Story by: Carolyn Bradley
While Black History Month serves as an opportunity to educate and celebrate the great contributions African-American people have made throughout history, it is also a time to acknowledge the uncomfortable truth that African-American women face domestic violence and homicide at higher rates than other groups.
According to a July 2017 report from the Center for Disease Control and Prevention, homicides stemming from intimate partner violence disproportionately affect young racial and ethnic minority women. The CDC said non-Hispanic African-American women experience the highest rates of homicide, citing 4.4 homicides per 100,000 population, while American Indian/Alaska Native women experienced 4.3 homicides per 100,000 population.
The report said about 29.4 percent of female homicide victims were between the ages of 18-29. It reports 59.2 percent of victims who were single at the time of death as non-Hispanic African-American women.
The Women of Color Network listed poverty, poor education, limited job resources, language barriers and fear of deportation as roadblocks to safety and support for survivors of color.
According to a September 2014 Quarterly Domestic Violence Summary from the Chicago Police Department, 13 victims of domestic violence were African-American, three victims were white, two victims of domestic murder were Hispanic and two were of unknown race.
Tamara Turner, provisions coordinator at domestic violence agency Neopolitan Lighthouse, said that though domestic violence happens everywhere, urban areas experience more instances of domestic violence.
“Although domestic violence occurs in all areas and within all groups of people, I believe that domestic violence occurs more often in communities where there is a prevalence of poverty and other types of violent crime,” Turner said. “I believe that this is because poverty and lack of financial resources adds extra stress and strain within relationships.”
Many black women live in these impoverished communities, where violent crime often takes place, according to Turner, and violence is normalized.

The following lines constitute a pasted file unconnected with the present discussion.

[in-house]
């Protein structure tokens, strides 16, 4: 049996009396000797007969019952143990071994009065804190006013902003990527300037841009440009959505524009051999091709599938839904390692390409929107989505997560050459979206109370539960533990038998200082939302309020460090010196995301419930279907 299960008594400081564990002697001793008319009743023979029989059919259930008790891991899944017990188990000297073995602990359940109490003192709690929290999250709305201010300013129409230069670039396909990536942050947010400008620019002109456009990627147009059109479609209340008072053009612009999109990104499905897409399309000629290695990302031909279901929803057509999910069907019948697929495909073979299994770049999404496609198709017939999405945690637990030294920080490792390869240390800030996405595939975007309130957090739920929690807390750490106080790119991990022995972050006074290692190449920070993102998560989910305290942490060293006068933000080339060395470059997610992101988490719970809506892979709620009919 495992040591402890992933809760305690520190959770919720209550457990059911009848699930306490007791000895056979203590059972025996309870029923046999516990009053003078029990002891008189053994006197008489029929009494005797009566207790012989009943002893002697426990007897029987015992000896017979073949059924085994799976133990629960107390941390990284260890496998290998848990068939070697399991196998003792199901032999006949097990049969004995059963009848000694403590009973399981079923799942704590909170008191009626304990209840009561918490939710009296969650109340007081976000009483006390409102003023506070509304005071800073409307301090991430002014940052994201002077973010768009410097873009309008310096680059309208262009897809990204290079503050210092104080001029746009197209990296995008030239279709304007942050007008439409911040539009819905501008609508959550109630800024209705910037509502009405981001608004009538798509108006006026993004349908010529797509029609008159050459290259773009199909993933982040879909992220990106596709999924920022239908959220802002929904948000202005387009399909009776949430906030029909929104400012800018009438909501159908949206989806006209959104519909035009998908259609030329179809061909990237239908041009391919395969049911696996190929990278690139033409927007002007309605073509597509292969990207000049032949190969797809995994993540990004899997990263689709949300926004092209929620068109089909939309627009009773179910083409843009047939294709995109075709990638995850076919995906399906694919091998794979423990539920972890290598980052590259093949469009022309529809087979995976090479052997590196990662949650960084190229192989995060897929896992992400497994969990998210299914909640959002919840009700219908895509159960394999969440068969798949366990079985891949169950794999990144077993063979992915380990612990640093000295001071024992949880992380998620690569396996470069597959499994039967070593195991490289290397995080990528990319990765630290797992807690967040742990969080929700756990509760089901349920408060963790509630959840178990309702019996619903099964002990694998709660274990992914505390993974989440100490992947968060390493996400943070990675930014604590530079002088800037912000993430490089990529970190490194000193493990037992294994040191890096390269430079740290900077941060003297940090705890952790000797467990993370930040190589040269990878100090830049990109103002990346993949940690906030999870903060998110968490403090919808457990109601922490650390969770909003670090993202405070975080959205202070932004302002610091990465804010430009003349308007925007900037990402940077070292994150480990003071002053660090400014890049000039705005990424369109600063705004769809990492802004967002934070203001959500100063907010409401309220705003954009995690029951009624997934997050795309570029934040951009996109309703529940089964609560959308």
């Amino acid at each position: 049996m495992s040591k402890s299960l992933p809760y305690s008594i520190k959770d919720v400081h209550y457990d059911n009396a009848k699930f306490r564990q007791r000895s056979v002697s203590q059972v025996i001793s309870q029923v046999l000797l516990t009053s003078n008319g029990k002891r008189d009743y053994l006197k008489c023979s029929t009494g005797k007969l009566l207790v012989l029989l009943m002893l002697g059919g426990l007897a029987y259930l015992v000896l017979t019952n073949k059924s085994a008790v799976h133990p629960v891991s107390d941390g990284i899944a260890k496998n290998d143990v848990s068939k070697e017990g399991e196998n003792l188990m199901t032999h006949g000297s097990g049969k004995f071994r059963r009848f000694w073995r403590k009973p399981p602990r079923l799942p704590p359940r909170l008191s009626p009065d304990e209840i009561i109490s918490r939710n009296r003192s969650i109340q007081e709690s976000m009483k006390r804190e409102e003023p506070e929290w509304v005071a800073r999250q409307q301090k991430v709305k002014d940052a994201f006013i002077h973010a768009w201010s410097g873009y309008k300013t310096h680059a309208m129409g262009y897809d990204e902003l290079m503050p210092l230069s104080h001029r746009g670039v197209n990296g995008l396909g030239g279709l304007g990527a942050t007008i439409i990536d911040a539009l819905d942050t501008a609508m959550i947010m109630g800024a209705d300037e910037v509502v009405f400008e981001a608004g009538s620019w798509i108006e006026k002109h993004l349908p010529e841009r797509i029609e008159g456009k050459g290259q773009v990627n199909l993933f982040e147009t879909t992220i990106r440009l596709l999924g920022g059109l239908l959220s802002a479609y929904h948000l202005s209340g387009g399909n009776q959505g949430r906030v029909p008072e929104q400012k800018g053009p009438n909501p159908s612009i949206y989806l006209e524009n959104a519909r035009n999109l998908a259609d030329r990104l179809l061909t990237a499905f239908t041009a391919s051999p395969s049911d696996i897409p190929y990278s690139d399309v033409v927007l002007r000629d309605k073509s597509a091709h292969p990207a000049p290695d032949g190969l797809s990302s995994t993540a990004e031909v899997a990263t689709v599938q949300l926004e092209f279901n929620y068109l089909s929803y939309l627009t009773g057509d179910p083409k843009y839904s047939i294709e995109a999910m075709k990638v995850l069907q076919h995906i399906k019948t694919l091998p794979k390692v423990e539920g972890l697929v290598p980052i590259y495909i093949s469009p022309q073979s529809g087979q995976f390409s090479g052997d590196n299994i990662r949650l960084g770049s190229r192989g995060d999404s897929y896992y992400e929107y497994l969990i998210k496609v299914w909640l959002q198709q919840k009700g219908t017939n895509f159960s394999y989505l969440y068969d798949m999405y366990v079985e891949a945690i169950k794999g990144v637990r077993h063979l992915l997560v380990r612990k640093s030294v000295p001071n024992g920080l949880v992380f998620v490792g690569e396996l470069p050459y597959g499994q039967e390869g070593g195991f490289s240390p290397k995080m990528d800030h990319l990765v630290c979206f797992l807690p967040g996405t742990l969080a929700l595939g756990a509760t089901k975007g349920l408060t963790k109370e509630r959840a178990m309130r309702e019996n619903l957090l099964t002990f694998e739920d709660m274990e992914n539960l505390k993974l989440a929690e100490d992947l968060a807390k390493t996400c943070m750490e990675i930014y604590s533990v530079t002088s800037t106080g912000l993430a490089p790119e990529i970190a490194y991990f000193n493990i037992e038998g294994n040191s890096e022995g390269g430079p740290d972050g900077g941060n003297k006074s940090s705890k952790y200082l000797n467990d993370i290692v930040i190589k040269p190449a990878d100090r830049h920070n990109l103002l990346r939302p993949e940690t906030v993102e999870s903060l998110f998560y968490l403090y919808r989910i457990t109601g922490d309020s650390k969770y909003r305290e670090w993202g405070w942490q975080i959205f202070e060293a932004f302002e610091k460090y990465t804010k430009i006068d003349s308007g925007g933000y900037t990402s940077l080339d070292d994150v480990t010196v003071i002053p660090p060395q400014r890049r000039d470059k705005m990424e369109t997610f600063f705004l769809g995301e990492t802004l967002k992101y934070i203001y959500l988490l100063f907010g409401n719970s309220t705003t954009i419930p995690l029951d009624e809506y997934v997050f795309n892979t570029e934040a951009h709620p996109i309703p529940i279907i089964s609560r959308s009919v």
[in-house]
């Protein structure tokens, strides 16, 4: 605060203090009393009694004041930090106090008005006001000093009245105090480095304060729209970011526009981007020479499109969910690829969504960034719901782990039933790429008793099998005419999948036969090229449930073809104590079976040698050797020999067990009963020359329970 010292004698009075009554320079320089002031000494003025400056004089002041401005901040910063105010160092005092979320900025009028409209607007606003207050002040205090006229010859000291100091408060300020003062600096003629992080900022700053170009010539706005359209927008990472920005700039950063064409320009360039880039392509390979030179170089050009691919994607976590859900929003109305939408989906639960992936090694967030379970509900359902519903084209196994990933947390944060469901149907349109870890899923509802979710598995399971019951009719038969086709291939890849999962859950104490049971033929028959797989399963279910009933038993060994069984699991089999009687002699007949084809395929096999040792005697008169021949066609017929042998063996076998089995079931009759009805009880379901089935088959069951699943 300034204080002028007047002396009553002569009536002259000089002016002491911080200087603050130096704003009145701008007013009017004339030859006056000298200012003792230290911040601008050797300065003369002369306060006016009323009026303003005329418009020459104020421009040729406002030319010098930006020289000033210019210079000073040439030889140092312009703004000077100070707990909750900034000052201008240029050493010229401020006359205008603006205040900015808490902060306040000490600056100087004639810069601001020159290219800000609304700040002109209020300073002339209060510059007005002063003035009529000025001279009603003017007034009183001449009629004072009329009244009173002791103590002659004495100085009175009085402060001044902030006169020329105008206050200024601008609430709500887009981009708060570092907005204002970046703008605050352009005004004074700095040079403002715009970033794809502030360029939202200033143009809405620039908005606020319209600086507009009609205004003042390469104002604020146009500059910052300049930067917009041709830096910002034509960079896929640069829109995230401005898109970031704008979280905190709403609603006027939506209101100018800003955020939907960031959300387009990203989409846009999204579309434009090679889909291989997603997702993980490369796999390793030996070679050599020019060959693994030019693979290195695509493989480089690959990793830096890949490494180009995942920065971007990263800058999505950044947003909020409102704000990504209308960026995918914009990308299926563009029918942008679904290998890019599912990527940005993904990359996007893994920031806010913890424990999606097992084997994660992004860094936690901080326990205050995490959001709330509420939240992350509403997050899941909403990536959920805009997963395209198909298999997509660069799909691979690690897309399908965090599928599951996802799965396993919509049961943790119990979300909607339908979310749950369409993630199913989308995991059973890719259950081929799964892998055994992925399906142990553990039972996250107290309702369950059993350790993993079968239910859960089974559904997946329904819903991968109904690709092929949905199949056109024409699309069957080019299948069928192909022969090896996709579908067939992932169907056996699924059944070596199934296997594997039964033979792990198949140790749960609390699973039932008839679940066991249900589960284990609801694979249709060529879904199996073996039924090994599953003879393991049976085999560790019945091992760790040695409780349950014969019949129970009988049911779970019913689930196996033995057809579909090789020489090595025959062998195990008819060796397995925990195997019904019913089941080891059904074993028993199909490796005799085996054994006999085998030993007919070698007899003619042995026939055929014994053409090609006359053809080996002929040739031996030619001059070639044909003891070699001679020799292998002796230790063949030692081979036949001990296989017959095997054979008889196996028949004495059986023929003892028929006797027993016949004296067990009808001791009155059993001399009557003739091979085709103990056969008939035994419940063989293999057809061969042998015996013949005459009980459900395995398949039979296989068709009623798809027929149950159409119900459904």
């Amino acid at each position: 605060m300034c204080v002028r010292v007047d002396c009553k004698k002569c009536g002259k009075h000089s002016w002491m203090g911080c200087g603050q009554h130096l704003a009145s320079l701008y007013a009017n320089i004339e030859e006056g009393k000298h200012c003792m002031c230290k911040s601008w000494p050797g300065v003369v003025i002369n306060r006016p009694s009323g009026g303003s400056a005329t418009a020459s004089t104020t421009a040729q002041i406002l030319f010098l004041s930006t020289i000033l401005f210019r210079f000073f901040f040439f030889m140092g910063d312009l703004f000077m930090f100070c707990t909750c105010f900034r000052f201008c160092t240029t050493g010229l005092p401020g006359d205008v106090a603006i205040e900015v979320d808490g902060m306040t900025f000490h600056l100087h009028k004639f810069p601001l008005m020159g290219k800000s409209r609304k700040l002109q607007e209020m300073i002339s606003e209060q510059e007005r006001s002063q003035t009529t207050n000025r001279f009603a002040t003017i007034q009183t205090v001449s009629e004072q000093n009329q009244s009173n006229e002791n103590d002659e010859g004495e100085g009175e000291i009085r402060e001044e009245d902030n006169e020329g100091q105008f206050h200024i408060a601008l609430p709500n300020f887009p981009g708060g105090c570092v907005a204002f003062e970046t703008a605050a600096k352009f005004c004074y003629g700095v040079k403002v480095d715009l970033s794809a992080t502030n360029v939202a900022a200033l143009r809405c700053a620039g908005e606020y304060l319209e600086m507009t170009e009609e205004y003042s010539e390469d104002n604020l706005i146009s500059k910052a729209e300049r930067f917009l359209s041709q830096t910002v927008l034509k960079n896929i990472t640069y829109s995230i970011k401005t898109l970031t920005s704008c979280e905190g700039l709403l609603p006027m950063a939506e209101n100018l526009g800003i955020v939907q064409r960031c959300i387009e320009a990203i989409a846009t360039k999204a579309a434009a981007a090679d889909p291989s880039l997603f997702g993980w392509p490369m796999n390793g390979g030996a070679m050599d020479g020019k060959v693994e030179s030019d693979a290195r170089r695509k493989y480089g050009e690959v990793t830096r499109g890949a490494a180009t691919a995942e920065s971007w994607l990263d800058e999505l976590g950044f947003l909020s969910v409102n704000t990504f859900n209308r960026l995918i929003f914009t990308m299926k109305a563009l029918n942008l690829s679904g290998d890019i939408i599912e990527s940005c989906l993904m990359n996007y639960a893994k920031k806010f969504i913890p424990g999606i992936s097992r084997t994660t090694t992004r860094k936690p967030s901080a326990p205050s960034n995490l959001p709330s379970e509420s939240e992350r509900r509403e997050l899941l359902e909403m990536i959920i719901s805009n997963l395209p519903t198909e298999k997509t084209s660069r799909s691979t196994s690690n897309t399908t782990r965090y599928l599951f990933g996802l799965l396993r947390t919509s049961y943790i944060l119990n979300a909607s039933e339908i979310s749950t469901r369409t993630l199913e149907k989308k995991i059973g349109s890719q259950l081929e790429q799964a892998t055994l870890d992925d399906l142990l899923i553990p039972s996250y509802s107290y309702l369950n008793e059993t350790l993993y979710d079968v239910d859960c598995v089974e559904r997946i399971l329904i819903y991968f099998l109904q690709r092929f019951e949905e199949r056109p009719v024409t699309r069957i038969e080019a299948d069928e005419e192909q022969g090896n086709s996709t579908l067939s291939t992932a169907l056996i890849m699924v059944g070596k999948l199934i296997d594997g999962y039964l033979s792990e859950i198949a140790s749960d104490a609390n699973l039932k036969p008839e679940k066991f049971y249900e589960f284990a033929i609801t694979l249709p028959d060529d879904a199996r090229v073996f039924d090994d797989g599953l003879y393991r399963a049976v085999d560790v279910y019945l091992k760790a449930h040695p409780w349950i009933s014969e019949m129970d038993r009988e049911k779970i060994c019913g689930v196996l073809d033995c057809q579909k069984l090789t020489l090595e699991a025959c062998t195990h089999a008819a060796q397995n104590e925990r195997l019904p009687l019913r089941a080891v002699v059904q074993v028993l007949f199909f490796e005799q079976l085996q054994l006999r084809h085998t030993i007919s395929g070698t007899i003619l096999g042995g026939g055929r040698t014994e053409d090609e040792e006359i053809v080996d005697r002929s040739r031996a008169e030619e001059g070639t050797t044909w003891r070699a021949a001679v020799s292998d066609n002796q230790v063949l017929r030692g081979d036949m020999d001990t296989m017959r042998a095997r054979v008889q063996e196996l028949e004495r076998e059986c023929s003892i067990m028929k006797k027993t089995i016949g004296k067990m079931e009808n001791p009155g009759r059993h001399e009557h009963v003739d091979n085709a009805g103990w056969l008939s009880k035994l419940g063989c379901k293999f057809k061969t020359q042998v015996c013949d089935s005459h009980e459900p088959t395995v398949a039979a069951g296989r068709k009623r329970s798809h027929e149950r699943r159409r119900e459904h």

Turner said black women are also discouraged from making a big deal of the domestic violence they experience. Family and friends may also have normalized domestic violence.
“Domestic violence is also a taboo subject in the black community, and a common sentiment is that domestic violence is just between the victim and the abuser,” Turner said. “Other people shouldn’t get involved.”
Many black women also do not want to get their abuser in trouble and face job loss or brutality from the criminal justice system, Turner said. They avoid reporting because they love and are concerned about their abuser.
Ember Urbach, director of the Centralized Training Institute at the Chicago Metropolitan Battered Women’s Network (CMBWN), said the network provides training to individuals who work with survivors of domestic violence.
The network performs social justice-oriented training, according to Urbach. The training discusses people of color, specifically black women, facing more barriers than other individuals when they are trying to get assistance.
The CDC also reported 19.7 percent of suspects of black female homicide as acquaintances, 15.7 percent as strangers and 15.2 percent as a parent.
“[Black women’s] community may be different,” Urbach said. “They may have less access to resources because they are in underserved areas. Most calls to [CPD] come from areas in Chicago that are furthest away from domestic violence shelters.”
Urbach said most domestic violence shelters are from the North Side, yet the police department receives most calls from survivors on the West Side. The network is trying to expand resources to hospitals and more areas where survivors are able to receive more assistance.
“I think we should encourage the public to get involved and be advocates for those who are being abused,” Turner said. “Most people know someone, or numerous people, who are being abused but do very little to address the issue and support the victim, and this is something that needs to change.”
Networks and organizations create resources to assist people who face domestic violence.
CMBWN works with many organizations and individuals in the community who work in neighborhoods that are primarily made up of people of color. Urbach said the network gives the best tools it can to navigate the issues at hand.
Executive Director of the Connections for Abused Women and Their Children Stephanie Love-Patterson said the organization provides safety planning, counseling, advocacy and helping people understand their rights under the Illinois Domestic Violence Act.
Services such as healthcare and housing that can be more challenging for African-American women to obtain. Love-Patterson said African-American women and men might experience discrimination from a landlord, from a housing program or from healthcare providers.
“We advocate for every individual that we serve,” Love-Patterson said. “If we notice a particular challenge for someone, then we know we have to advocate a little bit harder and provide additional support. With their permission, we can advocate for them on that front.”